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Friday, May 04, 2007

A World without Microsoft

I'm interested in figuring out how we can build a Net that is a lot less prone to viruses and spam, and not just by putting in filters and setting up caches to test things before they get into your computer.
That doesn't really solve anything. We need an evolutionary step of some sort, or we need to look at the problem in a different way.
My own biggest mistake in the last 20 years was that sometimes I designed solutions for problems that people didn't yet know they had. That's why some of the things that could've made a difference couldn't find a market.
When people get hit between the eyes with a two-by-four by these viruses,they know they have a problem. Still, the right time to address it would have been a while ago. The hardest part isn't inventing the solution but figuring out how to get people to adopt it.


Is it really fair to blame Microsoft for so many of the Net's woes?
The problem with Windows isn't so much that it's insecure, but that it is stale. The company has flailed away, making changes mainly to protect its monopoly. So lately, instead of getting better with each new release, Windows is just getting different.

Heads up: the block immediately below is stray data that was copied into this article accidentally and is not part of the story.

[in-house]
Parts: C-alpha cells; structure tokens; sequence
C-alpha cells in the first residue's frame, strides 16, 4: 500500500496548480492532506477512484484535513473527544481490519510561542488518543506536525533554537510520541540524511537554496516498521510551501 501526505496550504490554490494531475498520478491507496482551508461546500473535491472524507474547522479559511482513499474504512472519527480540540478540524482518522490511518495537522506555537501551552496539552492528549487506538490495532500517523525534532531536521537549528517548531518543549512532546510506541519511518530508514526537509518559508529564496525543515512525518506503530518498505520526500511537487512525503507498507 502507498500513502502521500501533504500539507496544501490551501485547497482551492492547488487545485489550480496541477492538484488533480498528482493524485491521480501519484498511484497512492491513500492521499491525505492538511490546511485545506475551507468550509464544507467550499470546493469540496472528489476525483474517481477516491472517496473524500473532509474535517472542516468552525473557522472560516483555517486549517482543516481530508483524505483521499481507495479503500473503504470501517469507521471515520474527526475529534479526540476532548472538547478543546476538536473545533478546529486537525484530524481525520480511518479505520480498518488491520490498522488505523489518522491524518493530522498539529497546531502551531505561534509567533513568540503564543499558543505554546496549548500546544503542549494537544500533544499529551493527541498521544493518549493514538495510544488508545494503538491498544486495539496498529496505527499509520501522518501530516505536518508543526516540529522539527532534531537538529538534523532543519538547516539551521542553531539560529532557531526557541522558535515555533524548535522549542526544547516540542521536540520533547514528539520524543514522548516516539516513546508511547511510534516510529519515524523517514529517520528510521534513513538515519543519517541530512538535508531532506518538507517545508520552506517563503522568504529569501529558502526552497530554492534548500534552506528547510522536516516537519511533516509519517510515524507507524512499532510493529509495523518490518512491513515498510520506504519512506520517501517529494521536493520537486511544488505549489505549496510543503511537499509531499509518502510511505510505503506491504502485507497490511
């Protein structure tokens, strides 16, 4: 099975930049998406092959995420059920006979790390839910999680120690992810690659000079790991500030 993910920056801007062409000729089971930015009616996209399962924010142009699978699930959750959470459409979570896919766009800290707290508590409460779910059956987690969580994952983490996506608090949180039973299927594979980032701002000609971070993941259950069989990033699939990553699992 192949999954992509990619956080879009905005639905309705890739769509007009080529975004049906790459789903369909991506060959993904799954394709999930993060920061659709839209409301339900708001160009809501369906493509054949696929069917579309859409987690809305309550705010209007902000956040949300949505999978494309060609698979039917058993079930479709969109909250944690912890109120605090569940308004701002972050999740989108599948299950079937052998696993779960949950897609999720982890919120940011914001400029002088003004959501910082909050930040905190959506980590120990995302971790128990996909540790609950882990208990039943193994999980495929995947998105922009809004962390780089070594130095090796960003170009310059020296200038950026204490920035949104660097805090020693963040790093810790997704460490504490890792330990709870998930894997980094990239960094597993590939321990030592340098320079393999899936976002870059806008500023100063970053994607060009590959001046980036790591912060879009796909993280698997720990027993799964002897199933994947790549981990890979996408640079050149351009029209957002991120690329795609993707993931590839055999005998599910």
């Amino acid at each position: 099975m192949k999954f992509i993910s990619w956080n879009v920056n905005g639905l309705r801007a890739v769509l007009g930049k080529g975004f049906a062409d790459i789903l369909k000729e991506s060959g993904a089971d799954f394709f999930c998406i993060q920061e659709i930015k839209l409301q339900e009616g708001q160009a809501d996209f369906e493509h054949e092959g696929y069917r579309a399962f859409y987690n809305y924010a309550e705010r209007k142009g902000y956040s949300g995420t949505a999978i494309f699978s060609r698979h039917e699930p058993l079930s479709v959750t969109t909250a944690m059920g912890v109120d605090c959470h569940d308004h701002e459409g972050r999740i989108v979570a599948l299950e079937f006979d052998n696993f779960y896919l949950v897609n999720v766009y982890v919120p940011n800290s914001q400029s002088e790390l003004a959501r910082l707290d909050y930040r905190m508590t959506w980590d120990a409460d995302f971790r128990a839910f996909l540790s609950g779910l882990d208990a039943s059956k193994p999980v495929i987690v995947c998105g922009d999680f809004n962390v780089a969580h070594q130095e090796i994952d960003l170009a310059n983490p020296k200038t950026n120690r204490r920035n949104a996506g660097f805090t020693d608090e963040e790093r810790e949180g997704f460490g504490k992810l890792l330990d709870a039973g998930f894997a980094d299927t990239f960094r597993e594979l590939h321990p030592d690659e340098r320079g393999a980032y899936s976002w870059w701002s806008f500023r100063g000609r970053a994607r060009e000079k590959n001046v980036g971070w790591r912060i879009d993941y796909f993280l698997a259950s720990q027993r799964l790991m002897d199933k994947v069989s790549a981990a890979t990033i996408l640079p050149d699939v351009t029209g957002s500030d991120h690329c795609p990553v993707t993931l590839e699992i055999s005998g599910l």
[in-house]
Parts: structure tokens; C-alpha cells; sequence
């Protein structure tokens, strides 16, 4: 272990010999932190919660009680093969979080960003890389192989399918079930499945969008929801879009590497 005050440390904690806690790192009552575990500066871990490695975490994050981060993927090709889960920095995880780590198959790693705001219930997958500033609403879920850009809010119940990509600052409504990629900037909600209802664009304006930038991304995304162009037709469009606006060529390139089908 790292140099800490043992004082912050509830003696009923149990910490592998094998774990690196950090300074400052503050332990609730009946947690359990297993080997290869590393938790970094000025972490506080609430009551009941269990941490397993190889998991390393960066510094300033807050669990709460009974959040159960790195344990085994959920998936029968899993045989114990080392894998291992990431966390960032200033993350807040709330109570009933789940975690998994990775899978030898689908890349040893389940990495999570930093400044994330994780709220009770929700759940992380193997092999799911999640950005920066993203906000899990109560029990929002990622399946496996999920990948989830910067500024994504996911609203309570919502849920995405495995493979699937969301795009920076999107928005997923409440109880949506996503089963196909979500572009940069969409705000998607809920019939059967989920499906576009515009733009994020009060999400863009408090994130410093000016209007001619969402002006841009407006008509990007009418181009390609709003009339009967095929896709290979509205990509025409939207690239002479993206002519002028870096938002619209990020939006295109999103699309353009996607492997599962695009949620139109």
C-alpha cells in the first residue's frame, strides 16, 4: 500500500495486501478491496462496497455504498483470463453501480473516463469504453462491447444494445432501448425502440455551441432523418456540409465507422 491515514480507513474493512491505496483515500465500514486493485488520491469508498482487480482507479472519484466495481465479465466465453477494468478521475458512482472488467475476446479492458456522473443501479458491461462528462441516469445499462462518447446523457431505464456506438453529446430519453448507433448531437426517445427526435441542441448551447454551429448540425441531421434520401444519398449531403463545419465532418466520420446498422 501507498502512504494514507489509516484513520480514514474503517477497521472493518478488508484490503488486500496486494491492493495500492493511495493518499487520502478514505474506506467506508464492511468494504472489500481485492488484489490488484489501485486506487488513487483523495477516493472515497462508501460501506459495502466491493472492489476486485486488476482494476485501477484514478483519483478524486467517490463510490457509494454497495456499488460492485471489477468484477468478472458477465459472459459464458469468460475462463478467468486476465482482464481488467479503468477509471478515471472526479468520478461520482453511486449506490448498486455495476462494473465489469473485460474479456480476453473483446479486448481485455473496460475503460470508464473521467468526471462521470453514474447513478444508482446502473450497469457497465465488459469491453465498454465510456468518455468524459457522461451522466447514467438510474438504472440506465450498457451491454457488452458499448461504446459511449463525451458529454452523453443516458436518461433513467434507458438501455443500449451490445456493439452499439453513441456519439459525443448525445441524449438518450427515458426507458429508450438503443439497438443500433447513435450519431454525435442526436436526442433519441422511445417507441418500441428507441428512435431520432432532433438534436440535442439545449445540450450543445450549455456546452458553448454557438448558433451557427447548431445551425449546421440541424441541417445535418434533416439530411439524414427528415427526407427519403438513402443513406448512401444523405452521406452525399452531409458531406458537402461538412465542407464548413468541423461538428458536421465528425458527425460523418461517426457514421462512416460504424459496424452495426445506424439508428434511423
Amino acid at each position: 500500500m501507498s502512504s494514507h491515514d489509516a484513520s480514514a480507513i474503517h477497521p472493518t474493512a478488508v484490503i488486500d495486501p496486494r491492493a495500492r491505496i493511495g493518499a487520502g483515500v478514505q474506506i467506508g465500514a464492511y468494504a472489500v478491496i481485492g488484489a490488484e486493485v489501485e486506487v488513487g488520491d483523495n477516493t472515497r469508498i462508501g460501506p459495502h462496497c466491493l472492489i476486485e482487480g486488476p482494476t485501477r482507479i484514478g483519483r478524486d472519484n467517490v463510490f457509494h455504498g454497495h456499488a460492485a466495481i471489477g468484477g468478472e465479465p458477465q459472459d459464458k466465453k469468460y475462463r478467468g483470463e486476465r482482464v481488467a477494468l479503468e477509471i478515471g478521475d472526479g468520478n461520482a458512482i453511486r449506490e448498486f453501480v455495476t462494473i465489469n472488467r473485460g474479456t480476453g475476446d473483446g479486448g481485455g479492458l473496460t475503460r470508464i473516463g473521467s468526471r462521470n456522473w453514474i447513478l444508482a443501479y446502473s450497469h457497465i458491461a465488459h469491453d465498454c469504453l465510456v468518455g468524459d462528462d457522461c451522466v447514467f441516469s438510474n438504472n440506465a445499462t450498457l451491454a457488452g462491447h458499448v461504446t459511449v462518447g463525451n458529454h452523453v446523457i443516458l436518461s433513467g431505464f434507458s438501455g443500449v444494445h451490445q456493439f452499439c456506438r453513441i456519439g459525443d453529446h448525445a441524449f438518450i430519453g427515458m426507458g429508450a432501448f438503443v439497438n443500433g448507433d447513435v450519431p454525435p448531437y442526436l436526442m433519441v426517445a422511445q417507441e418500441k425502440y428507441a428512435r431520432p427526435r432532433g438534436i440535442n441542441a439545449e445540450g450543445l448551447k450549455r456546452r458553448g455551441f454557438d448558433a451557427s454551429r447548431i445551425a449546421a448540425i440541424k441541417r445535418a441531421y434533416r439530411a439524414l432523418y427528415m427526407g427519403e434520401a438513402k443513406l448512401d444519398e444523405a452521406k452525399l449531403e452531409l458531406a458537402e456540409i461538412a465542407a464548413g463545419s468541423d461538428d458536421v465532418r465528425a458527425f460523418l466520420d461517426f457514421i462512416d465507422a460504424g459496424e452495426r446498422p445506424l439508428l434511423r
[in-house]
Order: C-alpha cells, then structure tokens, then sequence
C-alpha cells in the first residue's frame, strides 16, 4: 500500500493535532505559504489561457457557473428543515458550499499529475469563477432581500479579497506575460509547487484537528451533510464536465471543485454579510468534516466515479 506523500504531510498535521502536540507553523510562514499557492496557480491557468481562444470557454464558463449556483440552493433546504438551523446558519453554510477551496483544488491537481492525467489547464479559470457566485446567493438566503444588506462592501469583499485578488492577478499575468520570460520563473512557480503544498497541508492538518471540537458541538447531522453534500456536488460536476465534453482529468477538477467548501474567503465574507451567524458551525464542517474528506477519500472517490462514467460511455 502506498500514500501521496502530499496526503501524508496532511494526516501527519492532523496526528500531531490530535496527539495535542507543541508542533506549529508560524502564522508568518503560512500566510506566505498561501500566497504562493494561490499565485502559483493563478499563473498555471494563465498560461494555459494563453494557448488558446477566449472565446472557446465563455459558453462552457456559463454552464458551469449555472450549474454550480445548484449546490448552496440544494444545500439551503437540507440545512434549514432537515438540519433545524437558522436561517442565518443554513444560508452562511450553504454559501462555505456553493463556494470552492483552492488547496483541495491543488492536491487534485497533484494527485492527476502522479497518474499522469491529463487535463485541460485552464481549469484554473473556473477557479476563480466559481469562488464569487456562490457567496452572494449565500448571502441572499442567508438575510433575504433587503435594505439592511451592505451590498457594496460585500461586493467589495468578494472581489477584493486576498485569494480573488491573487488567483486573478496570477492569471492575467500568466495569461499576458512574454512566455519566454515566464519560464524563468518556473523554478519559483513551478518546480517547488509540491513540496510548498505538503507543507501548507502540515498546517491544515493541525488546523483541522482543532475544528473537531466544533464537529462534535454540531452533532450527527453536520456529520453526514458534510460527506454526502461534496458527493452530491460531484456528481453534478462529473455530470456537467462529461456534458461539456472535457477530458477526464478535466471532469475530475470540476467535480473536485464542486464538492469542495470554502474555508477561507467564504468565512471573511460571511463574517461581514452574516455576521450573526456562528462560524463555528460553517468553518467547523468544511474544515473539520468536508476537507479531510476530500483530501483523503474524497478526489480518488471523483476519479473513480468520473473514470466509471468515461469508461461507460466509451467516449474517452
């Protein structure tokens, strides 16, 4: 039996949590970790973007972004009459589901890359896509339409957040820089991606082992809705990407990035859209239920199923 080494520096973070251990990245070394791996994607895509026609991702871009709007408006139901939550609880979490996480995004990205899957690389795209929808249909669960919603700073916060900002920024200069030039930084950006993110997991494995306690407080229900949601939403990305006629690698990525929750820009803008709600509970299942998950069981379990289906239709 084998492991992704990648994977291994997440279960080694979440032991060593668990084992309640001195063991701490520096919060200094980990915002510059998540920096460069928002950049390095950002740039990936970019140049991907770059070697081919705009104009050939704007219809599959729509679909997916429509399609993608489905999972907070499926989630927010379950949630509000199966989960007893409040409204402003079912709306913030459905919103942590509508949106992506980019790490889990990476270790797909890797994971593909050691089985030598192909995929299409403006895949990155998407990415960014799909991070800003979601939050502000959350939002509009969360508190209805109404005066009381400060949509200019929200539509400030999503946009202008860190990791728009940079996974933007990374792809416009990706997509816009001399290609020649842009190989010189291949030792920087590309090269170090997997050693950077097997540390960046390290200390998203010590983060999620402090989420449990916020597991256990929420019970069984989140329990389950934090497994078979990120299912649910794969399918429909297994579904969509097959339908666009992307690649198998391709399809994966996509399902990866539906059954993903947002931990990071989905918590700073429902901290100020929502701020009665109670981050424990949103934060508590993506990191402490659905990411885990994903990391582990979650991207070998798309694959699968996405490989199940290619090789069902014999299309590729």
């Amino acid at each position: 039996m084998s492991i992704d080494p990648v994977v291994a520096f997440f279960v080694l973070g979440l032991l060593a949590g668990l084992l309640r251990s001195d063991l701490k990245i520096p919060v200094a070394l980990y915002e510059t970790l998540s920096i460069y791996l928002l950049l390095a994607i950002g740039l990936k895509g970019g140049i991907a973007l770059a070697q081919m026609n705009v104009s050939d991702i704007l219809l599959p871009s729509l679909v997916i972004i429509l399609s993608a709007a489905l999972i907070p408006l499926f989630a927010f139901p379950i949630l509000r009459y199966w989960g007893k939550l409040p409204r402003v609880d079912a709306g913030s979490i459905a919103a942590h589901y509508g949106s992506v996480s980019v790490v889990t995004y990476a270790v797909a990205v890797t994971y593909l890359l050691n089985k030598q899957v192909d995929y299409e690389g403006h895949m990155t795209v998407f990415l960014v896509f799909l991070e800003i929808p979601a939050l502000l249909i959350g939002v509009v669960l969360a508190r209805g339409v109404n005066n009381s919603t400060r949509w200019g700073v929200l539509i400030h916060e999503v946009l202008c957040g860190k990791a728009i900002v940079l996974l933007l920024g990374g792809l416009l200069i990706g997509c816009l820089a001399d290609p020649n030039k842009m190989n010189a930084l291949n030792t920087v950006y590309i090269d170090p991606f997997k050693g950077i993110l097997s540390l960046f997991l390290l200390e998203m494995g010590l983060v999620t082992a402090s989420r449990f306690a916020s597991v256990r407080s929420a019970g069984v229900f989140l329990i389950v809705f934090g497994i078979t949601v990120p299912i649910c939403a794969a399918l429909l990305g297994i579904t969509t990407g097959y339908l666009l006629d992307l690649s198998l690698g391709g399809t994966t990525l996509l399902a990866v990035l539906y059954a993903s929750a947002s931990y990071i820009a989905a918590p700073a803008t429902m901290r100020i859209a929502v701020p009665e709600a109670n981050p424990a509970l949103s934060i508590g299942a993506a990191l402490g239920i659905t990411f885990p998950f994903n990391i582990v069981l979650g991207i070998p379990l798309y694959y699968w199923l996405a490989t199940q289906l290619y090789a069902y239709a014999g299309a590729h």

Also, Windows isn't well architected. There's a simple way to find out if an operating system has been well designed. When you get an error message, go to the help system and look up the exact words in that message to see if there was enough of a concept of an architecture that they have a consistent vocabulary to talk about what's broken.

All you have to do is try it on a Mac and on a PC to see the difference.
Apple took the time to come up with a concise vocabulary, but in Windows the designers of the help system used different terminology from the programmers. That reflects a lack of design discipline, which means that as the system grows, so does the ambiguity of the software itself. The result is a system encrusted with multiple layers of things that weren't really designed in so much as bolted on. Plus there are inessential artifacts of DOS from 20 years ago that still peek through and make trouble.
Bill Gates is a very smart person and is very dedicated, but you can't change the fact that it is human nature for people to carve up a problem and try to own things, for the complexity to accrete in corners, and for the vocabulary of the project not to make it all the way across.

If I were to propose one thing that we as the human race need to do, I'd say we can't let the future just happen anymore. If too many of the possible futures are catastrophes, we have to try to steer down the less dangerous paths. That implies that you somehow have to manage markets, geopolitics, and human behavior in the way we have become able to manage the scientific process. Those are inconceivable things.

So what does it mean to apply design to the choice of our future? I don't have a good answer for that. It's an existential question: If we don't choose, the choice will be made for us in a way we won't likely want. But it's so much more convenient to go on pretending that the bad guys aren't out there and not acknowledging that all it would take would be some teenager making a minor modification to a virus like Sobig that could shut down all of corporate America.

Liberally taken from BILL JOY
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